So, the ability to look after the social media channel is an advantage when applying for a job. We are then arguably left with a straight shoot-out between education and experience. Which means the most? My Master’s with Merit (strategy) and continued professional development with the CIPR (learning and development), or my experience of working for one year in an award-winning press office (practice) where I have built professional relationships with journalists and broadcasters (media relations) and developed my writing skills producing press releases, copywriting and producing articles for magazines and corporate blogs (tactics). I have learnt a lot from practical experience, although, with my background in theory, I think I have picked things up quicker, and been able to fit things into the bigger corporate picture more easily.

I feel my academic background has enabled me to  understand the ‘why’, as well as the ‘how’ of public relations.

PR Daily, in an article debating this very matter last year, somehow managed to scribe their views onto the very fence they were perched upon:

“There’s great debate over whether experience or a college degree is more important in a job search. Some argue that experience makes up for the lack of a degree; others say a degree provides something that experience can’t. Is one more valuable than the other?”

I believe that academia and practice need to have a mutual respect. Public relations’ aspiration to be recognised as a profession will only come once academics and practitioners become entwined in a loving embrace and the CIPR make education and professional development become compulsory.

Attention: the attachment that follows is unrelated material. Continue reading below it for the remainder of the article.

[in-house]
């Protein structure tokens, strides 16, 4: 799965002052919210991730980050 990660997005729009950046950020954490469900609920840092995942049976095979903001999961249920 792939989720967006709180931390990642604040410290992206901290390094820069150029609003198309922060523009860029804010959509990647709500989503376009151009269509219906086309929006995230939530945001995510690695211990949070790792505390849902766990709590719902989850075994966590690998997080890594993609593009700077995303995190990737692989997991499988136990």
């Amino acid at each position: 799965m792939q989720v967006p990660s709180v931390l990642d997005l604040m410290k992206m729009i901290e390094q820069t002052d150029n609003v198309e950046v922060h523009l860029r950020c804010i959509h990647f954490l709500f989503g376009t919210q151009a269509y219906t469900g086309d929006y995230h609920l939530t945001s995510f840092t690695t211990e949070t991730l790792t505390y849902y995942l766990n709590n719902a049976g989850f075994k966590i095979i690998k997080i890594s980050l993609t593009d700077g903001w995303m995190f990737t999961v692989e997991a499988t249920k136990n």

It’s all academic

Is knowing the ups, and indeed downs, of working in a specific sector preferred to being an effective (academic) strategist?

I understand theory beyond buzzwords and have some ideas of how the theory should be applied and inform practice, but surely with my experience I need only apply for positions which ask for media relations and time spent in a press office? At the entry end of the job market it is difficult to find evidence of employers valuing academic qualifications, when in fact, my MA PR offered me many experiences in crisis management situations, media training and experience of writing integrated campaigns and working on and pitching heterogeneous briefs. Moreover, my degree taught me the importance of professional standards and forced me to establish my ethical and moral orientation.

Jose Mourinho translator

In sports and in schools (to name two fields with which I have some experience)  there is a growing tendency to put people at the helm of an organisation or team sans-coalface experience; head teachers from a business background, behaviour managers from the armed forces and police, or football managers who learned their trade translating to foreign footballers for their touchline-prowling forefathers.

I know what you’re going to say.  A bit of all of these things; each in equal measure; two-thirds of one and one of the other;  10% inspiration and 90% perspiration! Okay, I am well aware that there is not just one element needed to be successful in PR, and that different roles, sectors, employers and situations demand a variety of skills.